Writing retreat

Last weekend I went to a cottage in Somerset with two friends in my writing group. We met two years ago, when we all took a non-fiction writing short course at City University (it’s taught by Peter Forbes and is excellent), and one of us who is much more organised than I am took the initiative to start monthly meetings. All of us have time-eating things going on in our real lives – combinations of work, grad school, a toddler – and the idea of the weekend was to clear some space and let ourselves think fully about our writing projects.

It went GREAT! At the end everyone said they were pleased at how productive we were, despite also getting a fair bit of walking and sight-seeing (and board games, and drinking…) in on the sides. Here are the things I think helped, and which I’m going to try to do in real life as well as idyllic rural weekend life:

Goals: We took a small amount of time on Saturday morning to think about what we wanted to do over the weekend. My goal was to look at my chapter ideas from fresh: the structure of the book has changed a lot since I first talked about the proposal with Lydia, my agent, and I wanted to set aside the accumulated version and “tell myself the story” from the beginning. I also wanted to think about what research exactly was needed for each chapter, and where I would go to do it. Read more...

Lessons from grad school: primary sources!!

I think a lot about this post by Mary Beard, about how important it is to go back to primary sources, and a good thing as my first piece of proper graduate work turned up a solid first-hand example!

I was writing a paper looking at 15th-century versions of Judith, the biblical-apocryphal heroine who saved Israel by duping the enemy general Holofernes and cutting off his head. In France, Judith became connected with Joan of Arc, in the theme of sword-wielding female national liberators, and I wanted to look at whether that carried over to versions of Judith’s story in England.

A 2010 book on “Judith studies”, The Sword of Judith, pointed me to The Story of Judith in German and English Literature, a 1927 book-length bibliography of Judith adaptations. (In the olden days you had to do that sort of thing by hand…) That bibliography lists a lost play called Holophernes that was supposedly performed in 1556 for Princess Elizabeth (the future Elizabeth I) when she was under house arrest during her sister Mary I’s reign. The source quoted is a c. 1560s manuscript that describes Elizabeth’s guardian, the minor Catholic nobleman Sir Thomas Pope, paying for the play to be performed for her. Read more...

Creative Histories conference, Bristol (July 19-21, 2017)

Last month I went to a three-day conference organised by the University of Bristol, on “Creative Histories”. I signed up basically as soon as registrations were open, and it was exciting to go hang out with people for three days and talk about history-stories.

Sometimes public history can feel like a corrective, like: here is a thing people commonly think, but actually, here is how that is WRONG WRONG WRONG! Often that corrective is needed – like evidence for ethnic diversity in Roman Britain, or of 17th-century women knowing what swears were – but it’s also the sad thing that happens when a tour guide tells a lively story and adds, “of course, the real history is a little bit different [more dull].” There’s the fun history which is light and un-rigorous, and then there’s the proper factual history which is a super buzzkill, and they are different and you can’t be both.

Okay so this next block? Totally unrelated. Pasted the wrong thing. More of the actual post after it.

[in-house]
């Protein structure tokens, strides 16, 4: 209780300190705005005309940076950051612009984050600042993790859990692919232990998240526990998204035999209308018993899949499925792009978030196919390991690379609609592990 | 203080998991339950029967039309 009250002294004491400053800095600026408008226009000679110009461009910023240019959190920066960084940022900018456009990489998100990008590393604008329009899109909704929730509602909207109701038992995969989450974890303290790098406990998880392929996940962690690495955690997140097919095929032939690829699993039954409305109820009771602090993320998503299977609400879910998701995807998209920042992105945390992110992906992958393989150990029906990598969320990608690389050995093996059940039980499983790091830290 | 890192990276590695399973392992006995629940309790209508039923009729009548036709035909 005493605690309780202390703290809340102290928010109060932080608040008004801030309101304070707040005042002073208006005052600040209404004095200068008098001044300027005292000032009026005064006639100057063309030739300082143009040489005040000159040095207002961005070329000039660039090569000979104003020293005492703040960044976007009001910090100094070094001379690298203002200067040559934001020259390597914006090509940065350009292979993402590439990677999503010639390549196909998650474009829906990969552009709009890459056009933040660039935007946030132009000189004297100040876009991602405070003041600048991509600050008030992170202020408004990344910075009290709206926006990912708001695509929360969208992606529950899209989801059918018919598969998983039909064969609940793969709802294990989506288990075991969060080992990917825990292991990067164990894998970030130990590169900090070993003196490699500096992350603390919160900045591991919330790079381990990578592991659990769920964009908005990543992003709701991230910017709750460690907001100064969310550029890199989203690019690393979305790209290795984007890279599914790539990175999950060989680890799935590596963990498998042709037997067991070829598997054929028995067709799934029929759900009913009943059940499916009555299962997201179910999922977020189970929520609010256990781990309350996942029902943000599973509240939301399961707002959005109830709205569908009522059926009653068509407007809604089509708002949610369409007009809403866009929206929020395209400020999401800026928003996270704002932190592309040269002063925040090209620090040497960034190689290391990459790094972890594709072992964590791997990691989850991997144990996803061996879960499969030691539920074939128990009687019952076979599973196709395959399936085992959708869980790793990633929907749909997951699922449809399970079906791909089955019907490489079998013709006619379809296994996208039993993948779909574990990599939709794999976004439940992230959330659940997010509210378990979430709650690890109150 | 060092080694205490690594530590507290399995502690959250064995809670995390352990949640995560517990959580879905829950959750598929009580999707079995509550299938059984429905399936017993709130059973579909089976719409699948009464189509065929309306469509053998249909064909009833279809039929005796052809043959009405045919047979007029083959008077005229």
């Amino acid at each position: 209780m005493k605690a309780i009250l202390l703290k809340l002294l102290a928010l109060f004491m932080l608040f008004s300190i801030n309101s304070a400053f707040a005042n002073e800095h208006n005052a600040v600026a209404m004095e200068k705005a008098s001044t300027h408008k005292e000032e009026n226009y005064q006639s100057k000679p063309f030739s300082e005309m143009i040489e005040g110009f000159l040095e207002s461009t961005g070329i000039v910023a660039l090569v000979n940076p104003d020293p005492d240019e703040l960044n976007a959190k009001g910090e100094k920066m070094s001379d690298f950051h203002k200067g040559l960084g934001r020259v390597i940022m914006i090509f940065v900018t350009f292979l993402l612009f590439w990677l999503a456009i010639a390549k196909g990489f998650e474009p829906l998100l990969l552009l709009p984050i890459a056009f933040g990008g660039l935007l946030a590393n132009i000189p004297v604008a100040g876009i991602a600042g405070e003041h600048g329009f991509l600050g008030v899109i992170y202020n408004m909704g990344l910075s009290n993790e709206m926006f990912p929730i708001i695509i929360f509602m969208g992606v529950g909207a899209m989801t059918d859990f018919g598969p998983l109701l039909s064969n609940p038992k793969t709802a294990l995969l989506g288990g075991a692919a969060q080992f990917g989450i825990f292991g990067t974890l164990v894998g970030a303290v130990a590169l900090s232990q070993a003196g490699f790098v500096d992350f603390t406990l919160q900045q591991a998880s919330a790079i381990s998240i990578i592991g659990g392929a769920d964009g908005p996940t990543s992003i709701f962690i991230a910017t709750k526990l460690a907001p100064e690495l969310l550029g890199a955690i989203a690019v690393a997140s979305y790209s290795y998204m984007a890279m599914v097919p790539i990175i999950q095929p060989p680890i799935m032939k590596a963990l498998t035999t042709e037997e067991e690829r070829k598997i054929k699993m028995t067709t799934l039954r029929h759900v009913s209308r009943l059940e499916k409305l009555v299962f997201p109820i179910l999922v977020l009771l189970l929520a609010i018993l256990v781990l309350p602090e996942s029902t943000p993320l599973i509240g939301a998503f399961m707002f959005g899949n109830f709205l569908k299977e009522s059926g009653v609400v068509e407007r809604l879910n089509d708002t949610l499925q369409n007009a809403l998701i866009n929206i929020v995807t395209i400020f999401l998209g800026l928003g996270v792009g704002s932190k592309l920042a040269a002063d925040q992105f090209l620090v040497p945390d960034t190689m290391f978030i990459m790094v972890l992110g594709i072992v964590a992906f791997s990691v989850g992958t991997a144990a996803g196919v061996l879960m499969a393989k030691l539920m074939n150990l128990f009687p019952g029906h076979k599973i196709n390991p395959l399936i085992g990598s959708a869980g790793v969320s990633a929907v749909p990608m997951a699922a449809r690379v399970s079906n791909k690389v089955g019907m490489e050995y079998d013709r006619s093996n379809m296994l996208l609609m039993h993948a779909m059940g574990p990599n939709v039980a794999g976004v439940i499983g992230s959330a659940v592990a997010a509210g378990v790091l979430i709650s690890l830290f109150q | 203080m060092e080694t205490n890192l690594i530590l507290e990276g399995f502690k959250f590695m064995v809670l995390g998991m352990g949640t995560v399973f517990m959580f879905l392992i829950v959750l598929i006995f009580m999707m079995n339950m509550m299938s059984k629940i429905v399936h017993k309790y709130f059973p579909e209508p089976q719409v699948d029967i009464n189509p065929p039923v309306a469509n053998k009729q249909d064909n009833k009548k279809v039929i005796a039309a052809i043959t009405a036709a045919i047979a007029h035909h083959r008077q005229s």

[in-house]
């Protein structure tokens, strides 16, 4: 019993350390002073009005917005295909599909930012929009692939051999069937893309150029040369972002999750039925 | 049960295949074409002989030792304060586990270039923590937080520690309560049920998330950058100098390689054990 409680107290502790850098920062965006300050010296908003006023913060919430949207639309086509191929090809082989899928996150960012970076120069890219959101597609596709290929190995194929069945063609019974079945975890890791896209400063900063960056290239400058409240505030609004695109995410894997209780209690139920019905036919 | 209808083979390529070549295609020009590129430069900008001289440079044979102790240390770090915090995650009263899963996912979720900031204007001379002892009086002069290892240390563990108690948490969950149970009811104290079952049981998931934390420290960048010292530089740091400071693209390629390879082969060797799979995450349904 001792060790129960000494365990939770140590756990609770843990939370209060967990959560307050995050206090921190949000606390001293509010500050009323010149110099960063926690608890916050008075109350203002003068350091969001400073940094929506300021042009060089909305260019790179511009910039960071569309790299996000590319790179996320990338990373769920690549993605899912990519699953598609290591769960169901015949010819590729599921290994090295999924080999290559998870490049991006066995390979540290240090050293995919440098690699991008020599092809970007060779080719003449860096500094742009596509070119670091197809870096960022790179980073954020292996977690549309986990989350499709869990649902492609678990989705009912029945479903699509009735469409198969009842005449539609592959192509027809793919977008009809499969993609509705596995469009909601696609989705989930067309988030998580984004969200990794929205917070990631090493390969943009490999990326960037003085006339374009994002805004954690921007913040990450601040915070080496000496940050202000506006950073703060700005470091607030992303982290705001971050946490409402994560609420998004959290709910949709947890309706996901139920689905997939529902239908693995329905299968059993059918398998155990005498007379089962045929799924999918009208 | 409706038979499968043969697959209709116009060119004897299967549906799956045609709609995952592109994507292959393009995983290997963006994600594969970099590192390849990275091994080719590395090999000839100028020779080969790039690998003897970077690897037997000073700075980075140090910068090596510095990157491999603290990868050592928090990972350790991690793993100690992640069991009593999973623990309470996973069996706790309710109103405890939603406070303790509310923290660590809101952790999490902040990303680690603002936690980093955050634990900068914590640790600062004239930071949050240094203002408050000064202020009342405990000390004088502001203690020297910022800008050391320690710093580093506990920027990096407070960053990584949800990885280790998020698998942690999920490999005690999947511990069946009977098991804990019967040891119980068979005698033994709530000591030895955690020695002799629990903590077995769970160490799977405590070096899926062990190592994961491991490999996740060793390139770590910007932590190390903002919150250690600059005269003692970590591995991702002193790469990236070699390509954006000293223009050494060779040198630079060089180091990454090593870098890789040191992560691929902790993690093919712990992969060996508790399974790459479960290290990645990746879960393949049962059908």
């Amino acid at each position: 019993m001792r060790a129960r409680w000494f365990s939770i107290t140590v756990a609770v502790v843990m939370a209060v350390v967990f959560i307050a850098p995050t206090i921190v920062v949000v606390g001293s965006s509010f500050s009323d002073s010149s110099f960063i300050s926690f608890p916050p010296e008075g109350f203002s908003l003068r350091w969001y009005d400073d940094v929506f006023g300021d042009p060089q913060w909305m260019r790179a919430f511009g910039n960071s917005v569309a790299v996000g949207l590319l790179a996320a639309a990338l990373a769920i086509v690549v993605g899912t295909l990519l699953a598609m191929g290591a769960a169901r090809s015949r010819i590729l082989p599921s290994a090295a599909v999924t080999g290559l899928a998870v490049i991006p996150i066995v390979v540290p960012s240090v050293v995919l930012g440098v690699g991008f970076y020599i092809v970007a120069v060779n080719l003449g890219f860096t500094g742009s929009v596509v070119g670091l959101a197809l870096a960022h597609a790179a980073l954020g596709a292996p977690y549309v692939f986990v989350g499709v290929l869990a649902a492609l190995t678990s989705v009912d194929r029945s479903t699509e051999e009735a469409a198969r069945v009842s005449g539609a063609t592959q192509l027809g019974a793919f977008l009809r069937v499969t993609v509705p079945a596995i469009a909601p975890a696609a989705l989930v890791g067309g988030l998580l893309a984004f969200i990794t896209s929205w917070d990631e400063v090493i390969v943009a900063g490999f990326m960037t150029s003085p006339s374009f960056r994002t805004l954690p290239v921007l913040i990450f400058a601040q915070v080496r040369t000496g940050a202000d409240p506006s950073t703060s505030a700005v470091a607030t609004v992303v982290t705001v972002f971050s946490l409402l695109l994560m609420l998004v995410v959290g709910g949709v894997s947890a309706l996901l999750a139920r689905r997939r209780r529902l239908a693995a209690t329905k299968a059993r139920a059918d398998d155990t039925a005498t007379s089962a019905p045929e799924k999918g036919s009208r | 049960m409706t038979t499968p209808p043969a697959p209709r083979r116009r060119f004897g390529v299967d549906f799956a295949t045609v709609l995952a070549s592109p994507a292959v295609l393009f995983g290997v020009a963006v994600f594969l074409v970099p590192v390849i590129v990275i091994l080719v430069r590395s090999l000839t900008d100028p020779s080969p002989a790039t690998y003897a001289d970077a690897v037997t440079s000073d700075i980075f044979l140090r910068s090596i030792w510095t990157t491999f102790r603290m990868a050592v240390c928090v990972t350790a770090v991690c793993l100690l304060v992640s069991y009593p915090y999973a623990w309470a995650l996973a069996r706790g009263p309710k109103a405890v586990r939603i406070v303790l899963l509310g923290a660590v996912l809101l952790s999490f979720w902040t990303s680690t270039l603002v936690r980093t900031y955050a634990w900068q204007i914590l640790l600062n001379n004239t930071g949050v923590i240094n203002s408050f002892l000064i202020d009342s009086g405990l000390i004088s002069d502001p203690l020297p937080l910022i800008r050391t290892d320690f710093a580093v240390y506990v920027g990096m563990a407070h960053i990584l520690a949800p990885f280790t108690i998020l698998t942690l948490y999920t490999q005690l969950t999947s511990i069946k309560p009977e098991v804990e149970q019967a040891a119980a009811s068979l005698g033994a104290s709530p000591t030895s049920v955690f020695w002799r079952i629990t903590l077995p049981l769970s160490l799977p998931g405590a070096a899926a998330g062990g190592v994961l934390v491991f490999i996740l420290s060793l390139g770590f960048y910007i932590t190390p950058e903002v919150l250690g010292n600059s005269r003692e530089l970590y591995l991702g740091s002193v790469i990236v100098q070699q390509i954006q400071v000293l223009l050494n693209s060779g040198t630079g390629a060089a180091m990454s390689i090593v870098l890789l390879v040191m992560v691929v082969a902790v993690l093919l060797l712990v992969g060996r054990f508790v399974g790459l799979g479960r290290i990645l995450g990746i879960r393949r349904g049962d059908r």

What was pleasing about the Creative History conference is that it is about, as it says, creating – understanding and communicating history by generating something. Presenters and attendees were novelists, artists, a theatre group, a storyteller-dramaturg (I know!), and even the people who have ‘traditional’ historian jobs were doing creative work: making films, commissioning theatre, making comics as part of their PhDs on history-in-comics (I know!). Making something is more fun than cutting off or corralling something, and people who make things are generally pretty great people to spend time with. Read more...

Book proposal: it’s out!

Book proposal

I’m excited to say my book proposal is now out on submission! This means it’s in as good shape as I (and, crucially, my agent Lydia, who knows What Book People Like) could get it, and now she’s sent it out to editors to see if any of them want to buy it. Some of them might be reading this RIGHT NOW which is quite nerve-wracking!

The book is about Shakespeare and the settings of his plays: what they’re like today, what Shakespeare would have known about them, and how stories can change the meaning and even the physical shape of places, and vice versa. Book lengths being what they are, instead of trying to write a very small bit about all 36(ish) plays, we went through and narrowed it down to the 12 plays and places where I felt there was a lot to say, and which make sense together. It includes the obvious biggies like Verona and Elsinore castle, but also some surprisingly rewarding ones like Navarre (Love’s Labour’s Lost) and Inverness and Cawdor Castle (Macbeth). I’m excited to be exploring all of them. People in publishing say that early book titles are very likely to change, but I really like our draft title: Kingdoms for Stages, named after the Chorus in Henry V’s wish for “a muse of fire…A kingdom for a stage, princes to act”. Read more...